How You Rot & Rust
Health care and wellness practitioners that use a microscope in their practice for patient education have a unique ability to observe the extent of free radical activity taking place in the body. This is through a procedure called the Dry Layer Oxidative Stress Test. It is very simple. A drop of blood from the finger tip is placed on a specimen slide in a series of layers. After the layers dry, they are observed under the microscope.
Blood is an interesting indicator of health and where free radicals are concerned, their activity impacts blood morphology. Putting it very simply, when free radicals attack cells, damage is done. The stuff that lies between cells and holds them together is the interstitium, or extra cellular matrix. Through free radical attack, cells get damaged, enzyme activity is altered, and the extra cellular matrix around the cells becomes compromised. Water soluble fragments of this matrix get into the blood stream and then alters the blood clotting cascade. With that done, we find that blood does not coagulate perfectly. This is one mechanism for altering a "normal" blood pattern.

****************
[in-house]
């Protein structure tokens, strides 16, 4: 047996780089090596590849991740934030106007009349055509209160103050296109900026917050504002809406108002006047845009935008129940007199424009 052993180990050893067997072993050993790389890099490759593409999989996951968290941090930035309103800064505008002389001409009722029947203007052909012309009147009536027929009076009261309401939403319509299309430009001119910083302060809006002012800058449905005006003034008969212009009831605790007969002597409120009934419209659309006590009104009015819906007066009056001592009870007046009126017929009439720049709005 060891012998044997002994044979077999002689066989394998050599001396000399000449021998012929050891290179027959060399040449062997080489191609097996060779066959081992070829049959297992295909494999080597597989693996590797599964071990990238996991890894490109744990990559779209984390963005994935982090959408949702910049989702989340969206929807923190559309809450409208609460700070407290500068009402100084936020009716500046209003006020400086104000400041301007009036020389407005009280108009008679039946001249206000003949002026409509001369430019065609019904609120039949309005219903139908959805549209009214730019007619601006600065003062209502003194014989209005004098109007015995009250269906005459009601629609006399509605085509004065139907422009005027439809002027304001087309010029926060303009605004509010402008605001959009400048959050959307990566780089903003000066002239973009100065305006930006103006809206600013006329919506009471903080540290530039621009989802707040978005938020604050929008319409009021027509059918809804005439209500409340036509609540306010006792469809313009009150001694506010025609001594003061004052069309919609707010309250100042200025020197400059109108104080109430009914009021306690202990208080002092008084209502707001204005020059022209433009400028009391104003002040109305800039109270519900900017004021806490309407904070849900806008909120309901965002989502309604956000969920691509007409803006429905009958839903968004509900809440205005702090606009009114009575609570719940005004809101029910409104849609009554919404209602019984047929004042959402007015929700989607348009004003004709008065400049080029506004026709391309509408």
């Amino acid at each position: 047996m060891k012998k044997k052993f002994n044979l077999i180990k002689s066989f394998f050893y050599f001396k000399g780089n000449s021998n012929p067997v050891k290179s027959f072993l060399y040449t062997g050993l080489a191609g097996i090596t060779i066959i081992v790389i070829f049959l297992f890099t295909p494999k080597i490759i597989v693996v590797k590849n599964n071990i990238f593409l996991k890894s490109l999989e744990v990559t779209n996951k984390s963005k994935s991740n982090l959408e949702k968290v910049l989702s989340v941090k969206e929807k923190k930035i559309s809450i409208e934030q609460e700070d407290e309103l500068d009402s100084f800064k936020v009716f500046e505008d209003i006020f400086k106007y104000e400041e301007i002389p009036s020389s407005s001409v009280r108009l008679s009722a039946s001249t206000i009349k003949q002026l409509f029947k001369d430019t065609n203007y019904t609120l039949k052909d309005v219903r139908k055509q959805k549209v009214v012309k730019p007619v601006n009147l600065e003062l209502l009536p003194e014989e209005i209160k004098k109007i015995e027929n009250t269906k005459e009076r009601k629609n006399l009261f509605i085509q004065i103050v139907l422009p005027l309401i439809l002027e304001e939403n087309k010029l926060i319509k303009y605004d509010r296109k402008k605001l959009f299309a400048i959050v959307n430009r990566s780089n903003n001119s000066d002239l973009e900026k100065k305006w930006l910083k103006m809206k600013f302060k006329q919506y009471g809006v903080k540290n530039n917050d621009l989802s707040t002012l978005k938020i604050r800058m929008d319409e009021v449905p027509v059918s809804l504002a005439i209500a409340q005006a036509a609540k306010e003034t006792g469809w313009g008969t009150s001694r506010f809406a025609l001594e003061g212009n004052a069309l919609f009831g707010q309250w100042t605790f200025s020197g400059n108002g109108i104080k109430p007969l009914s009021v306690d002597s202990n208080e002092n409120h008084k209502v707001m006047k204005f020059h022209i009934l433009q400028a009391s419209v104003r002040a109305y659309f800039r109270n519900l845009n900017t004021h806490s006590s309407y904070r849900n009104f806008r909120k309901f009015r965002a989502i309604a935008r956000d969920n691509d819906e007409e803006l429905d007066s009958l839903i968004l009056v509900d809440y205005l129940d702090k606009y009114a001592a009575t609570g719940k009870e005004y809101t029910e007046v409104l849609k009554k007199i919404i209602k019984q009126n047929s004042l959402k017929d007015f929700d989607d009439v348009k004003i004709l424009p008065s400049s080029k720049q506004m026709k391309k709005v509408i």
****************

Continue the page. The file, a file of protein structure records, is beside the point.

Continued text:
Reading the dry layers of blood is like reading an ink blot. It can be very revealing as to the overall state of one's health. Blood from a healthy person will be uniform in coagulation, and tightly connected. From an individual with health problems and excess free radical activity, the dry layer blood profile will be disconnected, showing puddles of white (known as polymerized protein puddles). The more ill the patient with free radical/oxidative stress, the more disconnected is the dried layer of blood.
The image on above on top is the blood of a healthy individual. Notice how it is inter-
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